TheTrevProject Update May 7th

First Week in May update on the Trev Project

Ok not that much visual stuff going on at the moment.

In Marler Cottage the big change is the delivery of the concrete for the new floor. We had to have a small cement mixer lorry to fit in the gate. Unfortunately the cement mixer was just 3 barrow loads short of the complete floor so the guys had to hand mix 3 barrow loads.


The other big thing, though not very visual, is that we ordered the kitchen for the cottage which will be delivered on 3rd June. We still make a final decision on what shower and toilet we want but that is looking good too.

In the main house we have made limited progress. The joists for the new floor in the ensuite bathroom have been put in. We have to keep the rotten old floor because the boards are lime washed underneath and the heritage people think that is great. It’s a bit of a shame because if we could raise the ceiling in the laundry below that would be very convenient.

We have the beginnings of the new panelling in the new kitchen. We have to keep the original so we are having matching panels made for the wall where the toilet was removed.

The main progress has been in removing the cement render from the front of the house. Rubblestone walls are designed to breath and get rid of moisture. If they are cement rendered that can’t happen because the cement is impervious. This leads to damp walls which can cause timber rot. We do have quite bad rot in at least one main beam at the wall end. The plan is to lime render the wall with a breathable paint on the outside. Originally we were going to remove only one layer of cement but as some of the render came off quite easily we are going for the full strip.

We also exposed some lovely granite lintels above the windows. You can just see a window that was blocked up at some point just to the left of the porch. We have an old photo copy of a drawing done in 1815 which shows the windows in the current position so when the window was changed is still a mystery

You can see that the porch is also partly gone. The timbers were totally rotten but the walls turned out to be very hard.

Planning Permission Planning and TheTrevProject

Why do we need Planning Permission for TheTrevProject –

Planning law is complex and evr changing. You can find out more about planning permission at the Government Planning Portal

In summary you will probably need planning permission if you want to:

  • build something new
  • make a major change to your building, eg building an extension
  • change the use of your building eg. If you want to convert a farm building.

To find out if your project will need planning permission, contact your local planning authority (LPA).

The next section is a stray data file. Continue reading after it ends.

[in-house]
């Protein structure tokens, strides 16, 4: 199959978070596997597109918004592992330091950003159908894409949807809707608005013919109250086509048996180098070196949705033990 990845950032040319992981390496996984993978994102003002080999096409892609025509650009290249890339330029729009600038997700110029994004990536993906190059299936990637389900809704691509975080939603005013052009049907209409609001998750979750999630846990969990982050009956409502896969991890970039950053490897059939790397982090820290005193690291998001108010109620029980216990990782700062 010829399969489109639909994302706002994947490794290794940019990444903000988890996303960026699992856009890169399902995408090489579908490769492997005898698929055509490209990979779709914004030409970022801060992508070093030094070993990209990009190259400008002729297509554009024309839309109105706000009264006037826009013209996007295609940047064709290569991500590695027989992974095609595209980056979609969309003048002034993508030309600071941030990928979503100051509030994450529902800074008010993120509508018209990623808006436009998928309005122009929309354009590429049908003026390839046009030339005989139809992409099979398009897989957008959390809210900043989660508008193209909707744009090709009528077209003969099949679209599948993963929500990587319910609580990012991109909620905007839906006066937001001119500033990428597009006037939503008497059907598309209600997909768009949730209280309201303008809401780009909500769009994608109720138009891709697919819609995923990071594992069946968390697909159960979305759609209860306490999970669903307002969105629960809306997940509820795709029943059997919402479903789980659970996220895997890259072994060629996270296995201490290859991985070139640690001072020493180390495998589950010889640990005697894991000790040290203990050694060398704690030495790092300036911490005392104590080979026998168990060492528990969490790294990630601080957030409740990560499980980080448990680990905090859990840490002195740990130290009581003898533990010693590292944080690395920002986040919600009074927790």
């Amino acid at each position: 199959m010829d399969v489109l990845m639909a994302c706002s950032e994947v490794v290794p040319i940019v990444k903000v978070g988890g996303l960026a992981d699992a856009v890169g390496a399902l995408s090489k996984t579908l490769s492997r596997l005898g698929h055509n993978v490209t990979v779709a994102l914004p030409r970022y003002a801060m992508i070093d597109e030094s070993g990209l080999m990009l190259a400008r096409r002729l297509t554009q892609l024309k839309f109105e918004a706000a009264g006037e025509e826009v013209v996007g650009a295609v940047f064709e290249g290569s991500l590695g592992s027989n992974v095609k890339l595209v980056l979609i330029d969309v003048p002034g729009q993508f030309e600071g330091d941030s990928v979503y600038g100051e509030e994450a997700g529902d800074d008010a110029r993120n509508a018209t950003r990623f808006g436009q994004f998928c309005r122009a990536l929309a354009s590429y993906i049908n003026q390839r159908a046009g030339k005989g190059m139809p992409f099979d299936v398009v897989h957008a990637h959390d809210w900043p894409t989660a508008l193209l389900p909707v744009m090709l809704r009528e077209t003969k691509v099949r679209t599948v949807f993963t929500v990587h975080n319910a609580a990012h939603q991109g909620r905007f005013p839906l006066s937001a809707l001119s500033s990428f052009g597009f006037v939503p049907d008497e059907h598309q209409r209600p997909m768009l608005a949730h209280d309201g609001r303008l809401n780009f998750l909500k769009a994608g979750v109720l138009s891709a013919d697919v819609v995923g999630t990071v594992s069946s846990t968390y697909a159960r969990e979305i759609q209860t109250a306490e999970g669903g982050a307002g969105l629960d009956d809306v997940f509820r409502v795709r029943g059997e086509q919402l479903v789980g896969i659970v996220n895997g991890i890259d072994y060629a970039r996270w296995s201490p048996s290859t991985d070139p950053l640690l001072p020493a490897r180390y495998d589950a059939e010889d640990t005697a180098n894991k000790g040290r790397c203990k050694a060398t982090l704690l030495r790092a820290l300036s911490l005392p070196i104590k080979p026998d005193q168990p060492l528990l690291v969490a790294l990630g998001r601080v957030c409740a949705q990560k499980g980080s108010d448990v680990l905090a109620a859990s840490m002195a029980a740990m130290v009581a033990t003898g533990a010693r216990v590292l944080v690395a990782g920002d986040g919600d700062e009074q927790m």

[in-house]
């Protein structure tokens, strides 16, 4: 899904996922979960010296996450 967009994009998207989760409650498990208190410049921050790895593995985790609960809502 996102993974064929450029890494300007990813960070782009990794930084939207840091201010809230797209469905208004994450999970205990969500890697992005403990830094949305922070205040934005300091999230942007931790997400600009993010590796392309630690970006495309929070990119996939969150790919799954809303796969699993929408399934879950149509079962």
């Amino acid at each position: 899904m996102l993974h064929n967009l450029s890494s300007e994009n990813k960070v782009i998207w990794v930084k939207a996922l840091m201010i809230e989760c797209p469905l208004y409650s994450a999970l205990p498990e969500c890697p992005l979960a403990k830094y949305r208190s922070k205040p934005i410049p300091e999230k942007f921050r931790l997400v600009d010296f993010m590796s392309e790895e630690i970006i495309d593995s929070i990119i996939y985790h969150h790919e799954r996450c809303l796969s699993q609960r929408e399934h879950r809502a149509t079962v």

We decided that we would probably need planning permission since we were planning to convert an empty out building into accommodation. To quote the famous Fawlty Towers character “We no nothing”. To get the house up to scratch and to comply with the regulations we decided we needed help.

Disused building to be converted

We needed someone to help pilot us through the system and the local council procedures. We appointed an architect by looking for someone local who had done this kind of project before. Our architect was working on a bigger, higher budget job in the same village so we felt he would be sympathetic. He has been invaluable in helping us navigate our way through the system and in preparing the necessary documentation and drawings. He also guided us through all the required pre-amble.

Planning is administered by the council Conservation Officers. At the time we took over the house the county had 2 conservation officers one was off long term ill and the other was due to go on maternity leave. Originally each district had its own conservation officers but the ravages of local Government cuts meant this was reduced to 2 officers for the whole county.

We were advised to create a planning pre-application which the Council would assess and advise if planning permission is required. We duly filed one with the help of our architect. It is worth noting that you have to pay for a “pre-app” and, it is assessed by the relevant planning officer. Getting your pre-app approved is no guarantee that you will get your planning permission/listed building consent approved when you submit it. It does however give you a good steer as to what if any modifications you might need to make and it is usually significantly less expensive than the final application.

Along with our pre-app we submitted:-

Bat Survey and mitigation plan

Heritage report

Drawings of the existing buildings and proposed changes

Structural engineers report

Design details

Building regulations compliance

Topographical Survey

Environmental report

An example of the standard of drawing required

The planning application was submitted in tandem with the Listed Building consent (see previous post) and all the accompanying documents. We received provisional approval subject to conditions mainly around the bats.

We started working on the planning process in January 2015. Our  planning application was officially received by the Council 28/07/16 and approved subject to conditions 15/09/16. The application is submitted to the County Council but has to be approved by the Parish Council as well.

We submitted our revised application with mitigation plans 5/12/16 and planning permission subject to the issue of a license from Natural England was granted on 15/2/17. We could not apply for the licence until we had been granted Planning Permission. To find out more about the licence see the Totally Flipping Batty  post.

May Day Update at TheTrevProject

May Day Update on the Trev Project

The last post was a bit technical and boring so this one will be a little less heavy and technical.

First of all this week saw a big increase in manpower on site. As you can see below we now have two vans and a pickup on site. We have had up to 7 men on site which means we have made progress on the house and the out building which is now affectionately known as MC “Marler Cottage).

Builders Vans

This has been great for Fred who you can see is very conscientious about checking the workers canteen set up in our woodshed.

One of the things we have been able to do is to dispose of some rotten wood. We have retained as much of the floor boards as we could (which was not much) and all the beams and joists. Some examples are shown below.